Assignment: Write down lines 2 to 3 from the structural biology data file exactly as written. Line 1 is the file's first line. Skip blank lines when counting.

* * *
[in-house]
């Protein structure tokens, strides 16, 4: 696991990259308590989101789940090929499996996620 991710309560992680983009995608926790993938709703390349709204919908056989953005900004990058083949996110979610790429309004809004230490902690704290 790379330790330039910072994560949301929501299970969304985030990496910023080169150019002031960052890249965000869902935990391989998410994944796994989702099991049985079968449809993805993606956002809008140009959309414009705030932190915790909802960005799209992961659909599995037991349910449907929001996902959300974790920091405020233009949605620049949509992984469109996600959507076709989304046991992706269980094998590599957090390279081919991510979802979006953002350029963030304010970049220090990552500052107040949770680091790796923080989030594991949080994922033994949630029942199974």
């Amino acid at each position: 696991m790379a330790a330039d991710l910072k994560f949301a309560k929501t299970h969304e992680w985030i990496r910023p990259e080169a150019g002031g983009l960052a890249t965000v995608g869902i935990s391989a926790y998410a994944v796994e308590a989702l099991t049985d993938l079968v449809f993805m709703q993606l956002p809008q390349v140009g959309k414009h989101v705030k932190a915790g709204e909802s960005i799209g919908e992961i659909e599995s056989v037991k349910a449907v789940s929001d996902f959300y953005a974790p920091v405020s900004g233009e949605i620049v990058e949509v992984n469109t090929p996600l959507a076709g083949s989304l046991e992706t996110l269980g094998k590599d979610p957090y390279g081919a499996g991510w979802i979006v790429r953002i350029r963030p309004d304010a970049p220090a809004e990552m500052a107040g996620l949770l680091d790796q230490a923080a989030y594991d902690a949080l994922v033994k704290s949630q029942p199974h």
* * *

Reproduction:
């Protein structure tokens, strides 16, 4: 696991990259308590989101789940090929499996996620 991710309560992680983009995608926790993938709703390349709204919908056989953005900004990058083949996110979610790429309004809004230490902690704290 790379330790330039910072994560949301929501299970969304985030990496910023080169150019002031960052890249965000869902935990391989998410994944796994989702099991049985079968449809993805993606956002809008140009959309414009705030932190915790909802960005799209992961659909599995037991349910449907929001996902959300974790920091405020233009949605620049949509992984469109996600959507076709989304046991992706269980094998590599957090390279081919991510979802979006953002350029963030304010970049220090990552500052107040949770680091790796923080989030594991949080994922033994949630029942199974």
């Amino acid at each position: 696991m790379a330790a330039d991710l910072k994560f949301a309560k929501t299970h969304e992680w985030i990496r910023p990259e080169a150019g002031g983009l960052a890249t965000v995608g869902i935990s391989a926790y998410a994944v796994e308590a989702l099991t049985d993938l079968v449809f993805m709703q993606l956002p809008q390349v140009g959309k414009h989101v705030k932190a915790g709204e909802s960005i799209g919908e992961i659909e599995s056989v037991k349910a449907v789940s929001d996902f959300y953005a974790p920091v405020s900004g233009e949605i620049v990058e949509v992984n469109t090929p996600l959507a076709g083949s989304l046991e992706t996110l269980g094998k590599d979610p957090y390279g081919a499996g991510w979802i979006v790429r953002i350029r963030p309004d304010a970049p220090a809004e990552m500052a107040g996620l949770l680091d790796q230490a923080a989030y594991d902690a949080l994922v033994k704290s949630q029942p199974h």